Sierra Leone’s macroeconomic situation remains challenging despite the implementation of bold policy measures since 2018. The economy remains vulnerable to shocks that worsen the economic well-being of the country. The COVID-19 pandemic had a devastating impact on the Sierra Leone economy, impeding inclusive economic growth and poverty reduction. Growth contracted to -2 per cent in 2020, mainly due to a slowdown in the tertiary and service sectors (tourism and trade, including supply chain disruptions of impeding imports) and dampening manufacturing and construction due to the suspension of international flights.
Government’s COVID-19 containment measures further affecting agricultural production, local and regional trade and mineral production and exports. Economic growth rebounded by 2.9 per cent in 2021, reflecting the easing of COVID-19 restrictions and government fiscal response to the pandemic. Growth is expected to remain strong at 5 per cent in 2022, supported the recovery in agriculture and services.
The country has made several strides in developing several policies and legal reforms aimed at enhancing institutional capacity for service delivery in sectors relating to justice, security, human rights, and democratic governance. However, the effective administration of justice at national and local levels continues to be challenged by limited institutional capacity and logistics, while the appointment and security of judges’ tenure may challenge the independence of the judiciary.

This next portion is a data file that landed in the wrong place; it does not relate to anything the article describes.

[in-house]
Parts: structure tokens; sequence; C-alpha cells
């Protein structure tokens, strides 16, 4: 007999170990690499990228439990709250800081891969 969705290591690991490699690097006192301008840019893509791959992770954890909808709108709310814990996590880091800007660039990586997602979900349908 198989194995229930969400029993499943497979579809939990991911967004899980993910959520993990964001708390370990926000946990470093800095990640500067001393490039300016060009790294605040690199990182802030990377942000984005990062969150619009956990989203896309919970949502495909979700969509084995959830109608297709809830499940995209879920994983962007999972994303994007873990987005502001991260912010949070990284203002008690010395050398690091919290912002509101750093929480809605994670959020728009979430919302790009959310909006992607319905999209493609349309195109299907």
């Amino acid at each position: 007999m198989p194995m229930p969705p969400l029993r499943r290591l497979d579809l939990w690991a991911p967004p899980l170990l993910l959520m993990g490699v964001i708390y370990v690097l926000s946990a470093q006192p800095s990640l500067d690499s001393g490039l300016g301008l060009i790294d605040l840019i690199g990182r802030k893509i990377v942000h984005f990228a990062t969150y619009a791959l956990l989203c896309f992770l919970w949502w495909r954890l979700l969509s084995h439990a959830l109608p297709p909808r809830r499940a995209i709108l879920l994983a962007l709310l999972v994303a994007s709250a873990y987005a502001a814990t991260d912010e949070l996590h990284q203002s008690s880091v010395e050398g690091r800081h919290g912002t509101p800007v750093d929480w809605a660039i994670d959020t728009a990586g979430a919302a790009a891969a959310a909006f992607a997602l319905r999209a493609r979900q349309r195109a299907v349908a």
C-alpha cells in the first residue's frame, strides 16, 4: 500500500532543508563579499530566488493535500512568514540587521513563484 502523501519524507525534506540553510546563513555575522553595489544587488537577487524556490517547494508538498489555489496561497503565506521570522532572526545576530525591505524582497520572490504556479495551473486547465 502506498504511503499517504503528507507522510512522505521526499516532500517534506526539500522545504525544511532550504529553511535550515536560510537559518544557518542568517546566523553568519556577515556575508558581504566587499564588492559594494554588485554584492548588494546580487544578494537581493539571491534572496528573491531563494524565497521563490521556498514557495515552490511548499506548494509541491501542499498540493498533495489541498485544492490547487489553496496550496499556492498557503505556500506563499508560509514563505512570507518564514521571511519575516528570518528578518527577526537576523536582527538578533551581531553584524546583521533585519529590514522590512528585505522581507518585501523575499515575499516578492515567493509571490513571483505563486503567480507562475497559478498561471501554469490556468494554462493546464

Sierra Leone’s vision on climate mitigation and adaptation is supported by the proposals in the National Climate Change Policy (NCCP), which was revised in early 2021. This comes at a time when Sierra Leone’s vulnerability to climate change risks remains high, despite the meagre contribution to global greenhouse gas emissions. Prominent factors that contribute to climate change risks include deforestation, which is rapidly accelerating in Sierra Leone, intense and frequent storms, as well as flash floods, which affected more than 220,000 people along the coast of Freetown.
Moreover, an increasing population in the coastal communities have had an adverse impact on the coastal environment. These include uncontrolled construction of shelters and the unsustainable
exploitation of coastal and marine resources, such as sand, aggregates, fisheries resources,
Food insecurity in the country is very high, including among rural people and farmers who mobilize a significant portion of their income for food expenditures. The percentage of households spending more than 75 per cent of their income on food is about 74.1 per cent. Despite the continuous prioritization of rice in all the national development plans, Sierra Leone continues to be a net importer of the staple.
After the severe deterioration in 2020, Sierra Leone’s fiscal position is projected to improve this year on the back of expenditure rationalization and improved tax collections. In a bid to improve access to finance and deepen financial inclusion, plans are at an advanced stage for the installation of a National Payments Switch. This will promote the use of electronic payments and digital platforms by Government and businesses to pay for goods and services.